University of Wisconsin alum Aaron Ohlmann recently produced a new original documentary Netflix series, “Larry Charles’ Dangerous World of Comedy.” Known for making award-winning films in dangerous places, this series took Ohlmann to Nigeria, Somalia and Saudi Arabia, among other places across the globe.

After graduating in 2003, Ohlmann moved to Los Angeles to work on documentaries and music videos. His path to filmmaking was a trial and error process, though. After a failed attempt at majoring in philosophy and art, Ohlmann made the switch to follow his passion.

“I kept getting distracted — documentaries were something that helped keep me engaged and dealt with my curiosity about the world,” Ohlmann said.

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Ohlmann said his recent series was the brainchild of Larry Charles — a man known for his boundary-pushing humor. Ohlmann is a fan of Charles’ work, who is best recognized for directing “Seinfeld,” “Curb Your Enthusiasm” and “Borat.” Ohlmann claims “Borat” to be one of the most hilarious movies he’s ever seen.

The idea of this new series came from Charles’ curiosity about comedians. There was a realization that in other parts of the world, telling the wrong joke can have severely high repercussions. Ohlmann said as he had previous experience producing films in complicated parts of the world, a friend thought they’d be a good fit to work together.

“It just instantly connected,” Ohlmann said. “I loved the idea.”

Ohlmann said the best part of this series for him was the opportunity to go back to places he’s been and cover them in a different kind of way. Ohlmann has done documentary work for VICE covering poverty and displacement in Iraq, “covering it in ways we all know it has been covered,” he said.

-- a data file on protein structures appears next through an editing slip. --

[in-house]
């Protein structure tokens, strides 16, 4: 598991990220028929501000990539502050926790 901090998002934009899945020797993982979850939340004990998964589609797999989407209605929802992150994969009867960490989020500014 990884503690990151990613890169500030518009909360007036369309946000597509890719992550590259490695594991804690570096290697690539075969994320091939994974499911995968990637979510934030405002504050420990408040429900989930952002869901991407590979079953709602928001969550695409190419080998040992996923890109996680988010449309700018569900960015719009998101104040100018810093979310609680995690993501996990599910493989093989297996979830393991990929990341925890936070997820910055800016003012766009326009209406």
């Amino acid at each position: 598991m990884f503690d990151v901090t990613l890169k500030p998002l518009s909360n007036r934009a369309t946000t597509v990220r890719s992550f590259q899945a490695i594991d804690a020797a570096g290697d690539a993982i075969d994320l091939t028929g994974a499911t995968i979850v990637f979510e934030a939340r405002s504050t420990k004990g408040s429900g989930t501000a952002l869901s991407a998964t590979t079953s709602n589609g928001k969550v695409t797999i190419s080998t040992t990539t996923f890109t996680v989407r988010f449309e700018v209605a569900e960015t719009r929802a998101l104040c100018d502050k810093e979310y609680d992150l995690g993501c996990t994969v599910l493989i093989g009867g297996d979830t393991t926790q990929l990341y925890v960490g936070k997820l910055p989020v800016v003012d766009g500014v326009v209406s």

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“Larry Charles’ Dangerous World of Comedy” allowed Ohlmann to tell a new type of story.

“We get a chance to see a real and authentic representation of parts of the world that are only known in one-dimensional ways,” Ohlmann said.

Seeing how these war-zone countries have a vibrant comedy scene was the most memorable part of this project for Ohlmann.

Though some would classify traveling to locations such as Saudi Arabia to be dangerous, Ohlmann was more concerned about how humor would translate there.

“You can learn another person’s language, eat their food, understand their architecture, but humor is one of those things that is the last and deepest thing to cut through,” Ohlmann said.

Rather than focusing on the danger of their locations, Ohlmann and Charles wanted to make sure they could document this series in a way that does justice. Ohlmann, who has years of experience traveling to “dangerous” locations, said it’s possible to go just about anywhere safely if you do it right.

One of the more profound experiences of producing this series for Ohlmann was meeting Ahmad Al-Basheer, whom Ohlmann refers to as the Jon Stewart of Iraq. He said Ahmad Al-Basheer is one of the most important voices in Iraq. Al-Basheer currently does stand-up comedy show for a broadcasted audience of 19 million people in exile due to the current Iraq situation.

“It’s incredible to see how he uses humor to, in his own way, make the world a better place,” Ohlmann said.

Even multiple near-death experiences haven’t stopped Al-Basheer. Ohlmann recognized that no comedians in the U.S. have to take those kind of risks. Ohlmann said in other parts of the world, humor is used as a survival mechanism.

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So far, Ohlmann said the feedback this Netflix series has gotten has been overwhelmingly positive. The directing and producing duo have been getting calls from people in all parts of the world.

“People are hungry for stories about humans and comedy and laughter in those parts of the world as well,” Ohlmann said.

As for advice for aspiring filmmakers, Ohlmann kept it simple.

“It’s a good idea to just do the thing that you want to do,” Ohlmann said. “If you want to make films, beg, borrow, steal a camera and do it. Don’t spend too much time working on something else and waiting to do that thing.”